Training these models is the task of devices like DGX-2. Once developed they are compiled (perhaps using the TensorRT technology I discussed last week) and deployed to edge devices where the computational load for model inference is small enough to be feasible on streaming data using relatively modest hardware. SWIM believes there’s a category of problems in which such centralized training isn’t necessary and that local optimization can provide results that are more than good enough.

AI without the supercomputer, can local modeling be good enough?

The standard practice of centralized training with localized inference still requires collecting, aggregating and analyzing vast troves of device data.

Furthermore, when wrestling with problems like cyber security, autonomous vehicles or logistics optimization in which conditions on the ground regularly change, it means models must be retrained and deployed. Ergo, the data collection, transmission, aggregation and analysis problem never ends.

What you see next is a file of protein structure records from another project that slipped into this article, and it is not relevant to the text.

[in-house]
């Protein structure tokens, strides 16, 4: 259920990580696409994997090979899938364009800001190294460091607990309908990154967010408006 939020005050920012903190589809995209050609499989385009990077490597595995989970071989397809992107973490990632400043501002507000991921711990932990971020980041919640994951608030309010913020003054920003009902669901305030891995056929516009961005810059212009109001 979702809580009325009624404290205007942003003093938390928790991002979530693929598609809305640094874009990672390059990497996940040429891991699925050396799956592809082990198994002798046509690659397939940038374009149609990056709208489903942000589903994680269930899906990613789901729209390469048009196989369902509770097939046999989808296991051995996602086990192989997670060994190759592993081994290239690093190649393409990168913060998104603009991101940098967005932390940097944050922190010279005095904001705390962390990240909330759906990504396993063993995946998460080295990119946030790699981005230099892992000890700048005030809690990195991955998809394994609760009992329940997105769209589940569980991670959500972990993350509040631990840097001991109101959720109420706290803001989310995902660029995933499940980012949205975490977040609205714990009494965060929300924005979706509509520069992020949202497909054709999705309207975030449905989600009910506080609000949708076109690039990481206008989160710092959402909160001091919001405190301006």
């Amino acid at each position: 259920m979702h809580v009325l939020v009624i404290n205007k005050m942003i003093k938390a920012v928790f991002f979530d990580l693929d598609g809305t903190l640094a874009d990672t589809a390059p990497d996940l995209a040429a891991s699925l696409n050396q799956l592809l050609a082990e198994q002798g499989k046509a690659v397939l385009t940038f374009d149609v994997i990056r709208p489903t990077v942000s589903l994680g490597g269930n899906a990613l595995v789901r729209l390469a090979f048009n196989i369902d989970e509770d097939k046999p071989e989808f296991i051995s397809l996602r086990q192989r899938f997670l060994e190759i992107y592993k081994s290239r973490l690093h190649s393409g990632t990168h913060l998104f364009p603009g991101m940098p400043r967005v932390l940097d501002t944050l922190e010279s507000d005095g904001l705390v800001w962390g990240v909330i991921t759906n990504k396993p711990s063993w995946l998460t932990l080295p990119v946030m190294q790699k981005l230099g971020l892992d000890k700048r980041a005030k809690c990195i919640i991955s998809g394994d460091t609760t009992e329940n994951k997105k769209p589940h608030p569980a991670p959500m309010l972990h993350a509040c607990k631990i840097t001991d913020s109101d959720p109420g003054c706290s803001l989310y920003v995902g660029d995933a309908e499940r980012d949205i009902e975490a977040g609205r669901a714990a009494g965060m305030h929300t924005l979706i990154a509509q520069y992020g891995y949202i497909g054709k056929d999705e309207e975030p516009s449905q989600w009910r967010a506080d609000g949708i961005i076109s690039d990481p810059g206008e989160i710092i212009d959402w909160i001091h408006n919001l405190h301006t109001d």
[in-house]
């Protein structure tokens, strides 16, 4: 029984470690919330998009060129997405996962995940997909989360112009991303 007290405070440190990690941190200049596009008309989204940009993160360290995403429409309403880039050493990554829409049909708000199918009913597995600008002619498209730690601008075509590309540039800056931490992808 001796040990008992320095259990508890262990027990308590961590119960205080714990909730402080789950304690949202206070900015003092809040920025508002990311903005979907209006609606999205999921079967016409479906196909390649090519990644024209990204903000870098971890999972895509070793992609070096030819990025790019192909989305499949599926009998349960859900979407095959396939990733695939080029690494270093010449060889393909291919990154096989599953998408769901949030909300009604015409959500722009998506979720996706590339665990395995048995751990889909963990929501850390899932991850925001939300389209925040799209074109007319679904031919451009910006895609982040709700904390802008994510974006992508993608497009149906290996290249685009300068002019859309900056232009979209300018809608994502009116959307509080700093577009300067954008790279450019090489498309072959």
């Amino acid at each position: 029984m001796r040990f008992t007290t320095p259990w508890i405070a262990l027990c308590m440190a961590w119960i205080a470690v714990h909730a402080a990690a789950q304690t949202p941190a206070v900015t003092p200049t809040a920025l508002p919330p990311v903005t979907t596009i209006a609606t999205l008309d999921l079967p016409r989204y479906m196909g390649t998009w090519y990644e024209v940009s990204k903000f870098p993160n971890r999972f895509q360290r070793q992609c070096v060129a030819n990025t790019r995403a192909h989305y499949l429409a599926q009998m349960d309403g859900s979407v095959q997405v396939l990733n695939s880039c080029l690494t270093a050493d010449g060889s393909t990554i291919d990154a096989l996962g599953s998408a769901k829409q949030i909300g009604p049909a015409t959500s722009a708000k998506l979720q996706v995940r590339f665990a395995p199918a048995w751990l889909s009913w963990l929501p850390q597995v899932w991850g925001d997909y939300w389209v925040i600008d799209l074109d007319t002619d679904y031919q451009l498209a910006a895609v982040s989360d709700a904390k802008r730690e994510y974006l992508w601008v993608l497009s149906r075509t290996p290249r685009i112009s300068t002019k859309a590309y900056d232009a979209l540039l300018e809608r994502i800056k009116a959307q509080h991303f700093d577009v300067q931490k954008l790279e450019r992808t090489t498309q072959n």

It would be far easier if each device could create useful predictions and act on them, individually, using local data and processing.

Mobile devices that incorporate AI for things like facial recognition, camera scene processing and smart assistant wake word detection typically use pre-trained models that are static: build a big enough facial database and you won’t need to update the model.

Most commercial examples of AI at the edge currently work the same way, however, the data collection is more difficult since problems like predictive maintenance and equipment failure are rare, not easily simulated and highly dependent on operating conditions.

These require an enormous number and variety of samples to create useful models. Exacerbating the difficulty is the fact that most industrial devices don’t have the computational horsepower of an iPhone or Galaxy, meaning standalone models must be very simple or devices must be capable of streaming data that can be centrally analyzed in real-time.

SWIM brings real-time intelligence to the edge